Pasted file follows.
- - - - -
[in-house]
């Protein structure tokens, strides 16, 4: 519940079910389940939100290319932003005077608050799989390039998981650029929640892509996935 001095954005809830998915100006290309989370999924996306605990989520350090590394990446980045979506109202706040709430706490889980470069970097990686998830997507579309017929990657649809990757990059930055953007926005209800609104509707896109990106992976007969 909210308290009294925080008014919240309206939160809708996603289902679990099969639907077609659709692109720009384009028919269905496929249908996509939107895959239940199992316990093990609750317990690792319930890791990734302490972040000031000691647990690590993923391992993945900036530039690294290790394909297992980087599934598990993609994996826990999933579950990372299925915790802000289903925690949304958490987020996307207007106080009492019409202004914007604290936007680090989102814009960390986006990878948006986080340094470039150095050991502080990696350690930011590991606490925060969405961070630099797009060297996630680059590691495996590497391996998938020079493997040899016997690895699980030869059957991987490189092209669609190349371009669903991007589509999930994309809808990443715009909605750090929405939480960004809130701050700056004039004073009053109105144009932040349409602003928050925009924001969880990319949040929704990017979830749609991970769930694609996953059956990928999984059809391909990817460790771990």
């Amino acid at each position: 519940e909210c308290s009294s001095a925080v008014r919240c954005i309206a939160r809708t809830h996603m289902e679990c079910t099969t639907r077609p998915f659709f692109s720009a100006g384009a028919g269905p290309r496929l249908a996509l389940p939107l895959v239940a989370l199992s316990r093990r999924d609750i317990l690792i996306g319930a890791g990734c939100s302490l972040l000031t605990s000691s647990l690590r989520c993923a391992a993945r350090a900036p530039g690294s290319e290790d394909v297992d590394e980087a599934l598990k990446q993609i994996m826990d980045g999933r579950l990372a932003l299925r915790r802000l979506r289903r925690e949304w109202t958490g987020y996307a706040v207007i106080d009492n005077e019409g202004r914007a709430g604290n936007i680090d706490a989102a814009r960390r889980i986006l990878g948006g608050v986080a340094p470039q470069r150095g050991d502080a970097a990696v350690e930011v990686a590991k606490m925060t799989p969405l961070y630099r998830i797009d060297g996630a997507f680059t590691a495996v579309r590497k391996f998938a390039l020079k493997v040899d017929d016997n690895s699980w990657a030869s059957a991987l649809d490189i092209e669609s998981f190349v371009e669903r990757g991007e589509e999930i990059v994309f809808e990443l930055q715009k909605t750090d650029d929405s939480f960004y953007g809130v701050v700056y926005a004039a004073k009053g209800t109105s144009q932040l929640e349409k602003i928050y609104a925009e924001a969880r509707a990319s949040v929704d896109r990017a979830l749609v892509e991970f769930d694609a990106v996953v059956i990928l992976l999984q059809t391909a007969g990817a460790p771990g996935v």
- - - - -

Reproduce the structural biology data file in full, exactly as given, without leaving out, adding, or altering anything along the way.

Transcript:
[in-house]
């Protein structure tokens, strides 16, 4: 519940079910389940939100290319932003005077608050799989390039998981650029929640892509996935 001095954005809830998915100006290309989370999924996306605990989520350090590394990446980045979506109202706040709430706490889980470069970097990686998830997507579309017929990657649809990757990059930055953007926005209800609104509707896109990106992976007969 909210308290009294925080008014919240309206939160809708996603289902679990099969639907077609659709692109720009384009028919269905496929249908996509939107895959239940199992316990093990609750317990690792319930890791990734302490972040000031000691647990690590993923391992993945900036530039690294290790394909297992980087599934598990993609994996826990999933579950990372299925915790802000289903925690949304958490987020996307207007106080009492019409202004914007604290936007680090989102814009960390986006990878948006986080340094470039150095050991502080990696350690930011590991606490925060969405961070630099797009060297996630680059590691495996590497391996998938020079493997040899016997690895699980030869059957991987490189092209669609190349371009669903991007589509999930994309809808990443715009909605750090929405939480960004809130701050700056004039004073009053109105144009932040349409602003928050925009924001969880990319949040929704990017979830749609991970769930694609996953059956990928999984059809391909990817460790771990």
């Amino acid at each position: 519940e909210c308290s009294s001095a925080v008014r919240c954005i309206a939160r809708t809830h996603m289902e679990c079910t099969t639907r077609p998915f659709f692109s720009a100006g384009a028919g269905p290309r496929l249908a996509l389940p939107l895959v239940a989370l199992s316990r093990r999924d609750i317990l690792i996306g319930a890791g990734c939100s302490l972040l000031t605990s000691s647990l690590r989520c993923a391992a993945r350090a900036p530039g690294s290319e290790d394909v297992d590394e980087a599934l598990k990446q993609i994996m826990d980045g999933r579950l990372a932003l299925r915790r802000l979506r289903r925690e949304w109202t958490g987020y996307a706040v207007i106080d009492n005077e019409g202004r914007a709430g604290n936007i680090d706490a989102a814009r960390r889980i986006l990878g948006g608050v986080a340094p470039q470069r150095g050991d502080a970097a990696v350690e930011v990686a590991k606490m925060t799989p969405l961070y630099r998830i797009d060297g996630a997507f680059t590691a495996v579309r590497k391996f998938a390039l020079k493997v040899d017929d016997n690895s699980w990657a030869s059957a991987l649809d490189i092209e669609s998981f190349v371009e669903r990757g991007e589509e999930i990059v994309f809808e990443l930055q715009k909605t750090d650029d929405s939480f960004y953007g809130v701050v700056y926005a004039a004073k009053g209800t109105s144009q932040l929640e349409k602003i928050y609104a925009e924001a969880r509707a990319s949040v929704d896109r990017a979830l749609v892509e991970f769930d694609a990106v996953v059956i990928l992976l999984q059809t391909a007969g990817a460790p771990g996935v």